‘An unforgettable tour of Sikh history’: After decade-long wait, Saka Chamkaur theme park set for inauguration

Punjab tourism officials say that even as the project was conceptualised during first tenure of Capt Amarinder Singh as Punjab CM and its foundation stone laid in 2006, it was eventually abandoned midway.

ELEVEN EXQUISITE galleries spread across 14 acres, each displaying a glorious chapter of Sikh history with carefully drafted script and lyrics dedicated to Sikh gurus. The ‘Daastan-e-Shahaadat’ (a saga of sacrifices) — a theme park, museum and heritage street dedicated to martyrs of ‘Saka Chamkaur Sahib’ (the Battle of Chamkaur Sahib, fought with the Mughals in 1704) in which two elder saahibzaade (sons) of Guru Gobind Singh alongwith 40 other Sikhs had died — is all set to be inaugurated by the Punjab government.

Scheduled for inauguration on November 19 (the birth anniversary of Guru Nanak) in Ropar district’s Chamkaur Sahib, the constituency of Punjab Chief Minister and Minister for Tourism and Cultural Affairs Charanjit Singh Channi, the theme park is expected to boost tourism in the town, which people mostly visit to pay obeisance at the Gurdwara Sri Qatalgarh Sahib. The theme park is walking distance from the gurdwara, where the battle took place.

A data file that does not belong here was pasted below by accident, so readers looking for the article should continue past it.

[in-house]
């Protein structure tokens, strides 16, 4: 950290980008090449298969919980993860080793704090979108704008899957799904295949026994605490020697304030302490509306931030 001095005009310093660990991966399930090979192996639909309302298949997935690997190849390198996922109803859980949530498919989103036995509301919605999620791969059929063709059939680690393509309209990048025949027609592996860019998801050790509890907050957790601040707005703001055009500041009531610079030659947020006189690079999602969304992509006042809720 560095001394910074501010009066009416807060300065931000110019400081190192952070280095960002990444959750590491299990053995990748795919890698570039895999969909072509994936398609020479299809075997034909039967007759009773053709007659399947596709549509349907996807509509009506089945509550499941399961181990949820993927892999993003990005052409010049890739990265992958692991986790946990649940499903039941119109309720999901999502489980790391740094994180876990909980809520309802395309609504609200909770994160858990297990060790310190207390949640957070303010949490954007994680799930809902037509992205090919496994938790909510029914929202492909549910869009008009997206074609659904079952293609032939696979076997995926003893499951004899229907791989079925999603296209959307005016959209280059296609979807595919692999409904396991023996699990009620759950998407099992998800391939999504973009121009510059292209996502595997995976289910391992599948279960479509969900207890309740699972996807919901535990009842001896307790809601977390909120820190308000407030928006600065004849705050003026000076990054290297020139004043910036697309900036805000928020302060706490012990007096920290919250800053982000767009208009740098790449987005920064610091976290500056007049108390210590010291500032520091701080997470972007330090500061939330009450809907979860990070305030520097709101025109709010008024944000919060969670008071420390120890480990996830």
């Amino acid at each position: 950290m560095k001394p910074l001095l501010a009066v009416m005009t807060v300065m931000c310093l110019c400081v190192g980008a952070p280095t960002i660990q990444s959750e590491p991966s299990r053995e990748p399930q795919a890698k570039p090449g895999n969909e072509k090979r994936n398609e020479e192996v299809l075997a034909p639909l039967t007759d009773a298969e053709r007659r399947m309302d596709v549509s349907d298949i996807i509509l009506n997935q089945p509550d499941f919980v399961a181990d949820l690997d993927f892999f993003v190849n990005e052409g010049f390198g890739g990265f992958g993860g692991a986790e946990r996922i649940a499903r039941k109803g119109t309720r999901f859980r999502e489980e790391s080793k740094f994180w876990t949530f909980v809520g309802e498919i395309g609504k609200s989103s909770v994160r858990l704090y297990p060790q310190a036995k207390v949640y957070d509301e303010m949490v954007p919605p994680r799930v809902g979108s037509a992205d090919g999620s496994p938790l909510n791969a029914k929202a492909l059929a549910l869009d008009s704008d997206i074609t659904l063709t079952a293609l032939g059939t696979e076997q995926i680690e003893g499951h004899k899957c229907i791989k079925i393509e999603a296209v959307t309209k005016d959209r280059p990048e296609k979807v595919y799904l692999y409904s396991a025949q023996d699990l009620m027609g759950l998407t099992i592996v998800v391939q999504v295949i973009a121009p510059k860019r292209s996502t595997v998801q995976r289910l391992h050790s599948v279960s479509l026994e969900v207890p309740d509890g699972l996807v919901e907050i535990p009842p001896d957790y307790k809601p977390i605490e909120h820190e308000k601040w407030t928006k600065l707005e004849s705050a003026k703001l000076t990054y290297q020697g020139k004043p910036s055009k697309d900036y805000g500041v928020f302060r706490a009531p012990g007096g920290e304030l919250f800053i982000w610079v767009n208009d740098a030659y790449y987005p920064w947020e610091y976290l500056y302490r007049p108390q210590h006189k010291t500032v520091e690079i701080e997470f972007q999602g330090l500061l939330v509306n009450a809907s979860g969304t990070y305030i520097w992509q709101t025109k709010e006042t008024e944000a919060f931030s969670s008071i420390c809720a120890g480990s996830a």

“While now most people who visit the gurdwara are expected to visit and experience the grandeur of the theme park too, we believe the situation will turn around in coming months and it will be the other way around. The theme park, highlighting each aspect of Sikh history, has been built so beautifully that people will come to especially visit the park as word of mouth will spread,” said Bhupinder Singh Channa, executive engineer, Punjab tourism and cultural affairs department. “Through these 11 galleries, visitors will be taken on an unforgettable tour of Sikh history. Though the project is dedicated to ‘Saka Chamkaur’ and Guru Gobind Singh’s two elder sons — Saahibzaadas Ajit Singh and Jujhar Singh — but we have also tried to cover other aspects of Sikh history. From the birth of Guru Nanak to the emergence of Sikh warrior Baba Banda Singh Bahadur, it covers nearly everything.”

Punjab tourism officials say that even as the project was conceptualised during first tenure of Capt Amarinder Singh as Punjab CM and its foundation stone laid in 2006, it was eventually abandoned midway.

“It is only after Charanjit Singh Channi took over as tourism and cultural affairs minister in Captain’s cabinet in 2017 that the project picked up pace again in 2018. He infused life into the project by roping in professional agencies from across the country to work on it. The project has been his baby since then not just because it was in his own constituency but also because he held the tourism and cultural affairs portfolio in Cabinet. Now even after becoming the chief minister, when the project was getting finishing touches, he supervised it till late hours in night. Channi also visited several studios in Delhi and Mumbai to finalise animation, songs, lyrics and other musical aspects,” said an official from the tourism department.

Unique exhibits
Close to Rs 50 crore spent on the park in the past four years, many unique exhibits related to Sikh history have been put on display.